There is no way to guarantee total security when operating online. For evidence of this, you only have to look at the news. Hardly a week goes by without a story reporting on a large company experiencing a major data breach. Therefore, despite an individual’s best efforts, hacks may still happen. The important thing is how you choose to respond. By staying calm, securing your digital accounts, cleaning your machine or reinstalling the operating system completely, you will empower yourself to overcome a security breach and move forward as an even savvier internet user.
Your home can still be your castle – even in the digital age
Home cybersecurity used to be fairly straightforward, but these days the situation has changed. With the internet playing an increasingly dominant role in how we live and work, you should take a moment to examine whether your personal Wi-Fi network is truly secure. Here are a few easy tips and tricks for how you can best protect yourself and your home in the digital age.
Your wireless network
Consisting of a modem and a router, wireless network devices are responsible for bringing the internet into your home and directing it to all your internet-compatible devices.
You need to change the default administrative password within the router to establish control over the configuration of your home system. Be sure to use a password that is difficult to guess. Try using a random series of words that are easy for you to remember. Employ numbers if possible and capital letters for extra security. At the end of the day, you want to protect yourself by making sure that only devices you know and trust have access to your Wi-Fi network.
For extra security and peace of mind, you can even consider installing a guest network. That way, you can let visitors connect their devices but avoid opening yourself up to potential security problems.
To have confidence in your cyber security, you will want to take a hard look at the strength of all your passwords – from your wireless network to the passwords you use for each device and application.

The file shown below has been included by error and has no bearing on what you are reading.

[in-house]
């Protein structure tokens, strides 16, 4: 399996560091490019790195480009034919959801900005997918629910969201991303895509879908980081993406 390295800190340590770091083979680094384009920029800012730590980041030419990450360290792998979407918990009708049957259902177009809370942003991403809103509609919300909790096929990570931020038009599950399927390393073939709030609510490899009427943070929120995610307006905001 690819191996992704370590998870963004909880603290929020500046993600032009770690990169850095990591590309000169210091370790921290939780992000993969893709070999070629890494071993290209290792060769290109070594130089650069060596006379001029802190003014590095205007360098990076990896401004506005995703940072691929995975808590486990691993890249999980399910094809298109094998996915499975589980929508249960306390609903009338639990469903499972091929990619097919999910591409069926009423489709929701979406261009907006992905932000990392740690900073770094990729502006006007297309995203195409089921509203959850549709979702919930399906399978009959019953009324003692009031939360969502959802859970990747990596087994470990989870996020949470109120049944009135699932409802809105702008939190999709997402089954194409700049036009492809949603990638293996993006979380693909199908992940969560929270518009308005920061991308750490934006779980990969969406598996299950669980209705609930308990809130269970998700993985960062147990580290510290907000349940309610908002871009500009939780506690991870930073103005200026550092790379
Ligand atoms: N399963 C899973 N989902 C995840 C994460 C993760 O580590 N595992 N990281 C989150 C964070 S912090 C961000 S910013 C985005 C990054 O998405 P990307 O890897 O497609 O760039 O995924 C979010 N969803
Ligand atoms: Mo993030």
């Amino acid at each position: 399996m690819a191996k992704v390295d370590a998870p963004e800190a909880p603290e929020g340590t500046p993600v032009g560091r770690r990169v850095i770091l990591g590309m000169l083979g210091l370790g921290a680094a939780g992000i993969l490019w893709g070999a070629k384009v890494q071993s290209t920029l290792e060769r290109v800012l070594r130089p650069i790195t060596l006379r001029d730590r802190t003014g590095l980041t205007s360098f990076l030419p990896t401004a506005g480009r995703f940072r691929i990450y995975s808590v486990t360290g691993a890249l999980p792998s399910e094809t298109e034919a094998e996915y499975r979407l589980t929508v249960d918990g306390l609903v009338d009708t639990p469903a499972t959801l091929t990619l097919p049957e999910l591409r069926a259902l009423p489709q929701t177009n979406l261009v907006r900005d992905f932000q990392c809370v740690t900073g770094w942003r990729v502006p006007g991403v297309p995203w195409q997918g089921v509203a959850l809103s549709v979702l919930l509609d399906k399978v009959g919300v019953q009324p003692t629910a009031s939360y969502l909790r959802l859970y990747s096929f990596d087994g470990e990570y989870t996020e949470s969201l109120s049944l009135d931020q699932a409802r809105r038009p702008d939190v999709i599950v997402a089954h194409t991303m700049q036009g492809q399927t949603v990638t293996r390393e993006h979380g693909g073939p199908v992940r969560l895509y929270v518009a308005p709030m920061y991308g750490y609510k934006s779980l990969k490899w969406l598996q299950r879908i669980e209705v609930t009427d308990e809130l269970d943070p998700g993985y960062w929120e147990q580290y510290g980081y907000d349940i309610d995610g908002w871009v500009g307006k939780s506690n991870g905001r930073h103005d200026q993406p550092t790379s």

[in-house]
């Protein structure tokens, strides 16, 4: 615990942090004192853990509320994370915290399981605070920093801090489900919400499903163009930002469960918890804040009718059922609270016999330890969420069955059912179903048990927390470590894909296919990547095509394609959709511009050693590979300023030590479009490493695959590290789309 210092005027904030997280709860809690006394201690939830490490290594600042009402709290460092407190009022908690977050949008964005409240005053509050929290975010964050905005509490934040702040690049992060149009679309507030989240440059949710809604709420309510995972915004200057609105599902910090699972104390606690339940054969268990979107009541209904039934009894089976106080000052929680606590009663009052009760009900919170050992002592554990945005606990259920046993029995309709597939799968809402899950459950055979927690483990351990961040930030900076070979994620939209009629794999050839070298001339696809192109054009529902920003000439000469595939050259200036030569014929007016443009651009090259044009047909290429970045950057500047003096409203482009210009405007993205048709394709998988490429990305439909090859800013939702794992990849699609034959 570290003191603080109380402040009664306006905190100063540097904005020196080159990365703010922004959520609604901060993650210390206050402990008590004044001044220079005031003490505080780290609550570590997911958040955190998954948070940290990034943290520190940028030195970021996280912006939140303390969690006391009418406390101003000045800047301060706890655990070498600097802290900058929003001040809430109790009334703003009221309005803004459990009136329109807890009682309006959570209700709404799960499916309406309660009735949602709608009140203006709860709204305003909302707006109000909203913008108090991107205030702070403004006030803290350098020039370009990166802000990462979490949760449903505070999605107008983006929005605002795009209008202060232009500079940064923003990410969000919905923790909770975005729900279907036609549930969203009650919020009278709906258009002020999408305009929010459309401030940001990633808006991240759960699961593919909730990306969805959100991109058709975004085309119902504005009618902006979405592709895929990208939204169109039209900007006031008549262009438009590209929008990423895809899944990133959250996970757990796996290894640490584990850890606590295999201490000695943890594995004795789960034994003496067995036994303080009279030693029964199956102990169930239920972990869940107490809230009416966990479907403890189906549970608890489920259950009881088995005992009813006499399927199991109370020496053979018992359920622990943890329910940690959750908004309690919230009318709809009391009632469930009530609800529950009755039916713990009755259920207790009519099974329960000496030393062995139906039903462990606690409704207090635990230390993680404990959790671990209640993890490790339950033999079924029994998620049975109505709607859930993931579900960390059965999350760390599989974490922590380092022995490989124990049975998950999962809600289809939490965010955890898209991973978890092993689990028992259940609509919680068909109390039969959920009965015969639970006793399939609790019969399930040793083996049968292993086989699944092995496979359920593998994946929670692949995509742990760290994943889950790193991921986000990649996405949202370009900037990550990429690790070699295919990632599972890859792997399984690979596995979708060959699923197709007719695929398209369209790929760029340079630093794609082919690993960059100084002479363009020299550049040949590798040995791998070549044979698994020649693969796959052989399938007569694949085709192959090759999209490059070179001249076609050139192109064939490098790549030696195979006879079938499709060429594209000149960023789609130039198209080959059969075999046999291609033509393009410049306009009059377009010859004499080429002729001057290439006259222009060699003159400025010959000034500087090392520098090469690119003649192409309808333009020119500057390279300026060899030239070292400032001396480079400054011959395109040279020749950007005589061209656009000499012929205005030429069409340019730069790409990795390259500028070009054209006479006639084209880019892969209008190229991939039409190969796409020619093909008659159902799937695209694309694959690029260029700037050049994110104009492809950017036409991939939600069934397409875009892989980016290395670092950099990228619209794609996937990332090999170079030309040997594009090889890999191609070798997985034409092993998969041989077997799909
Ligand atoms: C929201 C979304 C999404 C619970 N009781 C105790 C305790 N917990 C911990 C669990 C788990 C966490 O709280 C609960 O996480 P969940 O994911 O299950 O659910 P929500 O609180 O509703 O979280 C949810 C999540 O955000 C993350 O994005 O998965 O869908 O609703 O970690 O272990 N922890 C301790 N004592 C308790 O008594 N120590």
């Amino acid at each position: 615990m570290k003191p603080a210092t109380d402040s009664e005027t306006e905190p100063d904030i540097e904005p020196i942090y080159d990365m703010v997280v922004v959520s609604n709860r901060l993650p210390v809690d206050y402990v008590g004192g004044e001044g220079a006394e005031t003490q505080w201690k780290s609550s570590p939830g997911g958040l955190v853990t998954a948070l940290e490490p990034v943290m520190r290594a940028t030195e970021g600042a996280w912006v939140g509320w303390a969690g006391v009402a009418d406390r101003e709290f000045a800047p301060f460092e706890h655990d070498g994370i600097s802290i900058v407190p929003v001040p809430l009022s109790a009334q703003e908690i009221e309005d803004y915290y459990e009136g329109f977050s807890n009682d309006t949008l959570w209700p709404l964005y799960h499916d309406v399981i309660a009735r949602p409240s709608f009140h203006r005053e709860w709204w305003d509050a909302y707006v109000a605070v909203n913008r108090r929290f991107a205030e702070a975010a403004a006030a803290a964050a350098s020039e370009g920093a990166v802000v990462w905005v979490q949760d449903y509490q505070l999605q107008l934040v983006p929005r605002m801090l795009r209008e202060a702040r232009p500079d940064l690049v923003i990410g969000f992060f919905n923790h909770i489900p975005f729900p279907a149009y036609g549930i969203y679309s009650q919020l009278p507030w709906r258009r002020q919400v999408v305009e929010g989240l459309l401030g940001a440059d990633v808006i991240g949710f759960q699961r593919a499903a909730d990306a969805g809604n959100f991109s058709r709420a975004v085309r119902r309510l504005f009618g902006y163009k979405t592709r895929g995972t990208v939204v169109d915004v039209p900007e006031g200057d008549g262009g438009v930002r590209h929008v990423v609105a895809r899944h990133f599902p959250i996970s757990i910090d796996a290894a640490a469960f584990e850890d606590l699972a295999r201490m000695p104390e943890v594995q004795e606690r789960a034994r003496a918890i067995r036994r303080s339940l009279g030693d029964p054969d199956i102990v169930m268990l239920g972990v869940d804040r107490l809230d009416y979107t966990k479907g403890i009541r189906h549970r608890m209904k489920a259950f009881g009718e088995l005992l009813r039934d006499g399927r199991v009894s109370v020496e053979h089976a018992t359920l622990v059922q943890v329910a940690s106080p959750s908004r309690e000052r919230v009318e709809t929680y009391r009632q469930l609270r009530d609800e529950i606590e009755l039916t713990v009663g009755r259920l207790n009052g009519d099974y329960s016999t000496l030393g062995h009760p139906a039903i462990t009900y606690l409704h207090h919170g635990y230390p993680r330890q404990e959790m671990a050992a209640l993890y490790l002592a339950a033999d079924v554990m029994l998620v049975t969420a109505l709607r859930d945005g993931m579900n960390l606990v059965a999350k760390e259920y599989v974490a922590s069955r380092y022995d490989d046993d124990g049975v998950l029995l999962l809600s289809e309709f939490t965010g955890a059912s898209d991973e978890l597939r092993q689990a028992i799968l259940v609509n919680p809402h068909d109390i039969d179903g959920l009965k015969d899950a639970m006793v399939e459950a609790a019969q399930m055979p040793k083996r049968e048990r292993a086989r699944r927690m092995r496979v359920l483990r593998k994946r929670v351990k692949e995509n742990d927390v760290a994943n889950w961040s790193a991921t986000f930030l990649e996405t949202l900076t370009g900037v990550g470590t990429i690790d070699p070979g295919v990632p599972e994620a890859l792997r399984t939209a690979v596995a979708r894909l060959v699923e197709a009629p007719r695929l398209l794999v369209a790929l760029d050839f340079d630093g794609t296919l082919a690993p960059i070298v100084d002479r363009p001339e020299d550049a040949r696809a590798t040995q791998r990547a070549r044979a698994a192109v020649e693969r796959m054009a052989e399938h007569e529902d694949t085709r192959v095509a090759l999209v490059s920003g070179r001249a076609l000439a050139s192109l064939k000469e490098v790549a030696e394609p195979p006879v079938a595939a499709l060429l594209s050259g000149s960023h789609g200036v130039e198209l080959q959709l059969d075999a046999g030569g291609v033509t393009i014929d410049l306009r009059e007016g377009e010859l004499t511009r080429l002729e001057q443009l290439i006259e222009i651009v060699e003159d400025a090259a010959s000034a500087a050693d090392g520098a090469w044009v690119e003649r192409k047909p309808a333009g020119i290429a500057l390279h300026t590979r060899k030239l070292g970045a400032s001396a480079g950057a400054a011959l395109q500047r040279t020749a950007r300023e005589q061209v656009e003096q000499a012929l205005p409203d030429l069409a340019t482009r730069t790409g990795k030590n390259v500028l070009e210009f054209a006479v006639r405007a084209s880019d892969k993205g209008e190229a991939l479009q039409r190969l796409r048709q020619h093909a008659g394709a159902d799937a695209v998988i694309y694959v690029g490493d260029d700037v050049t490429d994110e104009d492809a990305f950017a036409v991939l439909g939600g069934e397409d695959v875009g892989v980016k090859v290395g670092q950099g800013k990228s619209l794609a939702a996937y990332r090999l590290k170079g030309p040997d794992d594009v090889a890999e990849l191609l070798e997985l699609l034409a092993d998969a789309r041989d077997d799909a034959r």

You should try to use a different password for each device and account. This can be a daunting prospect, as it is now common to have dozens of accounts that require a password. Use a password manager tool if you are having difficulties. There are a variety of different services out there, and you can easily compare features and prices online.
Finally, don’t forget about enabling two-step verification wherever possible. Two-step verification is where two authentication steps are performed sequentially to verify whether an attempted login is legitimate. Often, this process involves a login through an online account and then the entry of a numerical code that is either emailed or texted to the account holder.
It’s wise to become familiar with all of the devices you foresee needing to connect to your wireless network. While in the past this largely consisted of a couple of personal computers, it now could include everything from smartphones and television sets to printers, refrigerators and cars. Educate yourself not only on each device’s make and model, but also its IP address. You’ll also want to save yourself some headaches by enabling each device to download and install automatic security updates.
Unfortunately, no matter how cautious you are, you may still have a security lapse someday. You should have a contingency plan in place and regularly archive your important files and programs.